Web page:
Unicode encoded as two bytes per character. The obvioius way to do this is to put the bottom 16 bits into the two bytes (high byte first so sorting order is preserved), and this is called UCS-2. When people realized that (due to Chinese, mostly) more than 65,536 characters were needed, they came up with this bastard encoding, rather than using UTF-8, which is a sensible encoding. MicroSoft uses this encoding in their stuff, sigh.

UTF-16 can encoded Unicode up to 0x10ffff. All codes less than 0xffff but not in the range 0xd800-0xdfff are encoded high byte first, low byte second.

The "characters" 0xd800-0xdfff are called "surrogate characters" and must appear in pairs. These are combined in a complex way to produce the characters in the range 0x10000 through 0x10ffff. They also defeat the only plausible advantage of UTF-16, which is that the characters are the same size!

Don't use this, it is just proof that the standards people have their heads up their asses. Use UTF-8 instead.

This Unicode Transformation Format serializes each Unicode value as two bytes, or in case of values above U+FFFF, four bytes (a surrogate pair). A UTF-16 can be either in little-endian or big-endian format. An initial byte sequence called the byte order mark (BOM) is required for UTFs. The BOM is U+FEFF ZERO WIDTH NO-BREAK SPACE (therefore it doesn't do anything) and it can have several different byte sequences: To prevent ambiguity, U+FFFE is not defined.

The Unicode codespace is allocated into several areas, one being the Surrogate Area, which consists of 1,024 high surrogates (U+D800 - U+DBFF) and 1,024 low surrogates (U+DC00 - U+DFFF). A high surrogate, followed by a low surrogate, forms a surrogate pair that represents a single Unicode scalar value. Approximately one million surrogate pairs are possible, and their values can be derived from this formula:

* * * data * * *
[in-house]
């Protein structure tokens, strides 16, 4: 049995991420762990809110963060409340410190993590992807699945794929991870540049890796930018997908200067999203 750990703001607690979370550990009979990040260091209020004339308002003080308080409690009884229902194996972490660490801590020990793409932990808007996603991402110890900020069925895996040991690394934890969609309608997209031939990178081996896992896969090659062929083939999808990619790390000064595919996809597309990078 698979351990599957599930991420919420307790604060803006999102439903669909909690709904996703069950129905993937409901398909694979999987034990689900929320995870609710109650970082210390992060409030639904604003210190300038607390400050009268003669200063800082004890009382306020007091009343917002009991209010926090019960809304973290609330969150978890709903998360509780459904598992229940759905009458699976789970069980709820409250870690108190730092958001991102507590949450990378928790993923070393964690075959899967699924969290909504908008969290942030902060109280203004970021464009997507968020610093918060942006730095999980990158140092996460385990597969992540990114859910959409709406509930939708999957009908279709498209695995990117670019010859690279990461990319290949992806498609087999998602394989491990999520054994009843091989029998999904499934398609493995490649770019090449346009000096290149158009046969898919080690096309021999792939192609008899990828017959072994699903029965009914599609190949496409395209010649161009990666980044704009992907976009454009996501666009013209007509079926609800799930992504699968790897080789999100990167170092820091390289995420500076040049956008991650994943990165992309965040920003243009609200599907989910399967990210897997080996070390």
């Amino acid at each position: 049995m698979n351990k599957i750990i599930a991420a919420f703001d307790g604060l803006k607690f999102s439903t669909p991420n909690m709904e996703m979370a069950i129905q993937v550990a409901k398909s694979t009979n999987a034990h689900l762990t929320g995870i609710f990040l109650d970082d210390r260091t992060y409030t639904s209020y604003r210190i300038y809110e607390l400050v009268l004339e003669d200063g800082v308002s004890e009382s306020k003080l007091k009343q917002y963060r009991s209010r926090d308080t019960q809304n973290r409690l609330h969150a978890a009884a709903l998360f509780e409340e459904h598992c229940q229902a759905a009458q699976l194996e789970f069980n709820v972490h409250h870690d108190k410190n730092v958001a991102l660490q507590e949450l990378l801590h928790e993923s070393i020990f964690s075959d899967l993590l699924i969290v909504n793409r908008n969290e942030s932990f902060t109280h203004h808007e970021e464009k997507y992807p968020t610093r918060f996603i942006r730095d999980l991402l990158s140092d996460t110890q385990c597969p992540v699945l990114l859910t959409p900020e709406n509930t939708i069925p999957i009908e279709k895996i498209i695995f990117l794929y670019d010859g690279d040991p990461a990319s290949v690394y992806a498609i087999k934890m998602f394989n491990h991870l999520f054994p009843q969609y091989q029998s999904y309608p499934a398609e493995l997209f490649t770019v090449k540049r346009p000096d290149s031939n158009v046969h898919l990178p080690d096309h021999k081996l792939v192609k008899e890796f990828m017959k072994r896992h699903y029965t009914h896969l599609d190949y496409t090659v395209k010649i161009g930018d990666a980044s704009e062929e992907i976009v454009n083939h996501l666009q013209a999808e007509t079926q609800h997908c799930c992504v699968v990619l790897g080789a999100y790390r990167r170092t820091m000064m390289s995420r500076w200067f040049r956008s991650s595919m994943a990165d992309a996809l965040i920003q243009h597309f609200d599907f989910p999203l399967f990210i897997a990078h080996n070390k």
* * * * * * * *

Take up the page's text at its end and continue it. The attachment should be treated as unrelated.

65536 + ((highSurrogate & 1023) << 10) + (lowSurrogate & 1023)
In plain English, it takes the the last ten binary digits from both surrogates, concatinates those, and adds 216 to that number. As of Version 3.0, none of the surrogate pairs have been assigned.

UTF-16 on average can save about a byte per character over UTF-8 when encoding East Asian text.

Sources (PDF and PowerPoint files):
  • "The Unicode Standard, Version 3.0" Section 2.3, Encoding Forms.

  • "The Unicode Standard, Version 3.0" Section 3.7, Surrogates.

  • "The Unicode Standard, Version 3.0" Section 5.4, Handling Surrogate Pairs.

  • "Surrogate Support in Microsoft Products."

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